Monday 25 September 2017

Revitalised 'Triolo' can plunder Ascot spoils

Henderson's classy chaser is back on an upward curve

Triolo D'alene and Barry Geraghty winning Aintree's Topham Trophy in 2013 – a repeat of that effort at Ascot today can see him oblige under Jerry McGrath (Getty Images)
Triolo D'alene and Barry Geraghty winning Aintree's Topham Trophy in 2013 – a repeat of that effort at Ascot today can see him oblige under Jerry McGrath (Getty Images)
Richard Forristal

Richard Forristal

Flemenstar may never get a better chance to record a fifth Grade One success than he has in today's Betfair Chase.

With Cheltenham looming large, the Ascot contest lacks any A-list quality.

Silviniaco Conti is a serious horse at his best, but he hasn't been himself of late. The same applies to Dynaste, and it is not for nothing that both 10-year-olds sport first-time blinkers here.

The remaining five runners are all solid operators without being proper Grade One animals. Flemenstar could have a big say on suitably deep ground.

At this stage of his career, the two-mile-five-furlong trip should play to his strengths. Given his flamboyant style, three miles always stretched him, but he is a winner at the highest level over two-and-a-half.

Flemenstar capitalised on Un De Sceaux's Leopards-town fall to score at Christmas and he again ran well when second to Felix Yonger in the Tied Cottage. At 10/1 here, he is ripe for an each-way venture.

There is little doubt that Silviniaco Conti is the likeliest winner. If the headgear works, he is by far the best horse in the race, and he has just the one really poor outing to leave behind, having went out like a light when going for his King George VI Chase hat-trick. However, whether he still has the stomach for the slog that this will be is hard to call with any confidence.

Nicholls' horses are in far better form now and Silviniaco Conti could well dance up for Noel Fehily, but he is short enough in the betting for a horse that might have had enough if it. The other horse of real interest in the race is Triolo D'Alene. When Nicky Henderson's nine-year-old won the Hennessy Gold Cup off a mark of 147 three years ago, he looked a pretty serious prospect.

However, he bombed in the Gold Cup on his next start, and the wheels basically fell off thereafter. Pulled up in the 2014 Hennessy, he then ran far more encouragingly when third to Unioniste at Sandown in January of last year. Triolo D'Alene didn't run again until turning up at Kempton last month, when he looked on serious terms with himself once again.

Under Jerry McGrath, he fenced with real exuberance, and had the 162-rated Ptit Zig stone cold when that one departed two-out. Wishfull Thinking, a pretty solid 165-rated benchmark, came home 49 lengths behind in second. Clearly, Wishfull Thinking wasn't at his best, so you'd have to take the bare form with a pinch of salt, whilst also factoring in that the winner was receiving 10lbs.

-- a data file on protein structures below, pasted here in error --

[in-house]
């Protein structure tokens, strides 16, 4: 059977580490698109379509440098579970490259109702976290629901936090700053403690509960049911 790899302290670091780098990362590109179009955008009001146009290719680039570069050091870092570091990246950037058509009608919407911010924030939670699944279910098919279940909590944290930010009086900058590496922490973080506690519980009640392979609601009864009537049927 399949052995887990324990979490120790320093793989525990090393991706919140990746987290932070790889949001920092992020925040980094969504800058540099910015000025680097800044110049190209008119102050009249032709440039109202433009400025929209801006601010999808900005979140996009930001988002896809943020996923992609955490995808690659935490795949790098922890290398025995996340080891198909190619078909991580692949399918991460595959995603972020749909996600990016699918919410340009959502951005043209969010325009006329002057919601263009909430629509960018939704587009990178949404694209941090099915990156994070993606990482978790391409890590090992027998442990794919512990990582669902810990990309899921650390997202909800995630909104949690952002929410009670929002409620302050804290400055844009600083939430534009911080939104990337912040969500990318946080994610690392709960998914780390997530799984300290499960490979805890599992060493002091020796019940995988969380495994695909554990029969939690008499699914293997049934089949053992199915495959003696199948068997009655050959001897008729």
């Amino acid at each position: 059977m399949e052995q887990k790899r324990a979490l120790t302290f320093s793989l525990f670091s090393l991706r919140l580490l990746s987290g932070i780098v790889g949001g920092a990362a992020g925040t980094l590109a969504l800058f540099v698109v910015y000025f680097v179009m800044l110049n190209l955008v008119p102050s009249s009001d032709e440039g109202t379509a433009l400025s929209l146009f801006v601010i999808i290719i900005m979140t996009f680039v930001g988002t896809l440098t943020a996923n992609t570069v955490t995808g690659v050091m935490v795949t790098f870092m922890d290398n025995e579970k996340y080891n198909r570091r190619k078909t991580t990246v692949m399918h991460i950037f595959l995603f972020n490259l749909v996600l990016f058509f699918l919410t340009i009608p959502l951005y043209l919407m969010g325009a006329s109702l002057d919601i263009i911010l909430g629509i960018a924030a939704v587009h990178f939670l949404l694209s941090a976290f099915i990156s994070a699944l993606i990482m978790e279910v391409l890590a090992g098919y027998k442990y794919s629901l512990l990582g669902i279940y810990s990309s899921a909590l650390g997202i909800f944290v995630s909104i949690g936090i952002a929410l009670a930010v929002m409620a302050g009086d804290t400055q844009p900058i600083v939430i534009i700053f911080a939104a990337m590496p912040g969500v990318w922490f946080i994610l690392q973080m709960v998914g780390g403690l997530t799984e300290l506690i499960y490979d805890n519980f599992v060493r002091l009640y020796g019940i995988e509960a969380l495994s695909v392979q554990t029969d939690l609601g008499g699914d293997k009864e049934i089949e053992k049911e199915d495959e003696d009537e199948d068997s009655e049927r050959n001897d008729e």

At the same time, though, it was a performance that suggested Triolo D'Alene's problems might be behind him. The handicapper has upgraded him to a mark of 155, and he might be value for a bit more yet. Granted, for a horse that has had well-documented breathing problems, you are taking plenty on trust that he will handle conditions, but he coped fine with soft ground at Kempton.

That issue is doubtless factored into his odds of 7/1, which still look more than fair. In short, Triolo D'Alene is the best value option in the race.

Another that appeals is Reve De Sivola in the Rendlesham Hurdle. Nick Williams' veteran has to concede eight pounds all round in the Grade Two, including to At Fishers Cross, but he loves the Berkshire venue and hock-deep ground.

Second to Thistlecrack when bidding for a four-timer in the Long Walk, Reve De Sivola faces no such formidable opposition now. At odds of 2/1, he is fancied to prevail for Richard Johnson.

Watching Brief...

In what was quite a week in terms of potential Cheltenham Festival ramifications, Smashing arguably delivered the performance of most substance.

The grey, trained by Henry de Bromhead, finished third to Gilgamboa in the Ryanair Gold Cup on his final start last term, having floundered on good ground  in the Arkle Trophy. Prior to that, he was placed behind Don Poli and Un De Sceaux before getting off the mark over fences at Gowran in January 2015.

An 11-length demolition of Morning Assembly on Saturday stretched Smashing’s unbeaten run to three this term. Two-and-a-half-miles in soft ground suit him ideally, and he was trimmed to as low as 7/1 for the Ryanair Chase.

He did run well at Cheltenham when fourth in the 2014 Coral Cup, but, on good ground in a Grade One, he will find life tougher. While Aintree’s Melling Chase would be another option, the likelihood of dry ground might again count against him.

Smashing might be a horse for France. The Prix Ferdinand Dufaure is a €350,000 Grade One chase over two-and-a-half miles that is invariably run on very soft ground in May at Auteuil, where he won as a youngster. It looks absolutely made for him.

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